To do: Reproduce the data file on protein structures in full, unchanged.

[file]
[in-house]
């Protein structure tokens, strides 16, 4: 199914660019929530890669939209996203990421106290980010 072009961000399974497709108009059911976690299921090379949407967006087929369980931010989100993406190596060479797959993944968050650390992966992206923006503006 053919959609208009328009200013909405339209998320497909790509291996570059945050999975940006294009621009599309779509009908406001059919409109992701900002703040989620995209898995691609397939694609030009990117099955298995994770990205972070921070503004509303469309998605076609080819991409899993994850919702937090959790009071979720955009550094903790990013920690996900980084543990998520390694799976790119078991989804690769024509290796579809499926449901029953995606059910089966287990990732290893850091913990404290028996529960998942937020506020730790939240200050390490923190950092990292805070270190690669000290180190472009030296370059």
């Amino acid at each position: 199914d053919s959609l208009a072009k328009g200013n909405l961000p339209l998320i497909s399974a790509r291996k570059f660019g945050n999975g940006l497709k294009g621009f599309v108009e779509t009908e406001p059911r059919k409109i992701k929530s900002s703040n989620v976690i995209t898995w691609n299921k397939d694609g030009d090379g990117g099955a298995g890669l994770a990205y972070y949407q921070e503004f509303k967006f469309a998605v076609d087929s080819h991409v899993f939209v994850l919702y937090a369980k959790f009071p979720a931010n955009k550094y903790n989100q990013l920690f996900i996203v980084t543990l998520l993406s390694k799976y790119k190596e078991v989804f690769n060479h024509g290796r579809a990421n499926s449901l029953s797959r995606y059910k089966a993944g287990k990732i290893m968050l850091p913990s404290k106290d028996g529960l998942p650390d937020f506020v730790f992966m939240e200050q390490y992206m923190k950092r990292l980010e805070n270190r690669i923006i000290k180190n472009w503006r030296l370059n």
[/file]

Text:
[in-house]
């Protein structure tokens, strides 16, 4: 199914660019929530890669939209996203990421106290980010 072009961000399974497709108009059911976690299921090379949407967006087929369980931010989100993406190596060479797959993944968050650390992966992206923006503006 053919959609208009328009200013909405339209998320497909790509291996570059945050999975940006294009621009599309779509009908406001059919409109992701900002703040989620995209898995691609397939694609030009990117099955298995994770990205972070921070503004509303469309998605076609080819991409899993994850919702937090959790009071979720955009550094903790990013920690996900980084543990998520390694799976790119078991989804690769024509290796579809499926449901029953995606059910089966287990990732290893850091913990404290028996529960998942937020506020730790939240200050390490923190950092990292805070270190690669000290180190472009030296370059």
């Amino acid at each position: 199914d053919s959609l208009a072009k328009g200013n909405l961000p339209l998320i497909s399974a790509r291996k570059f660019g945050n999975g940006l497709k294009g621009f599309v108009e779509t009908e406001p059911r059919k409109i992701k929530s900002s703040n989620v976690i995209t898995w691609n299921k397939d694609g030009d090379g990117g099955a298995g890669l994770a990205y972070y949407q921070e503004f509303k967006f469309a998605v076609d087929s080819h991409v899993f939209v994850l919702y937090a369980k959790f009071p979720a931010n955009k550094y903790n989100q990013l920690f996900i996203v980084t543990l998520l993406s390694k799976y790119k190596e078991v989804f690769n060479h024509g290796r579809a990421n499926s449901l029953s797959r995606y059910k089966a993944g287990k990732i290893m968050l850091p913990s404290k106290d028996g529960l998942p650390d937020f506020v730790f992966m939240e200050q390490y992206m923190k950092r990292l980010e805070n270190r690669i923006i000290k180190n472009w503006r030296l370059n």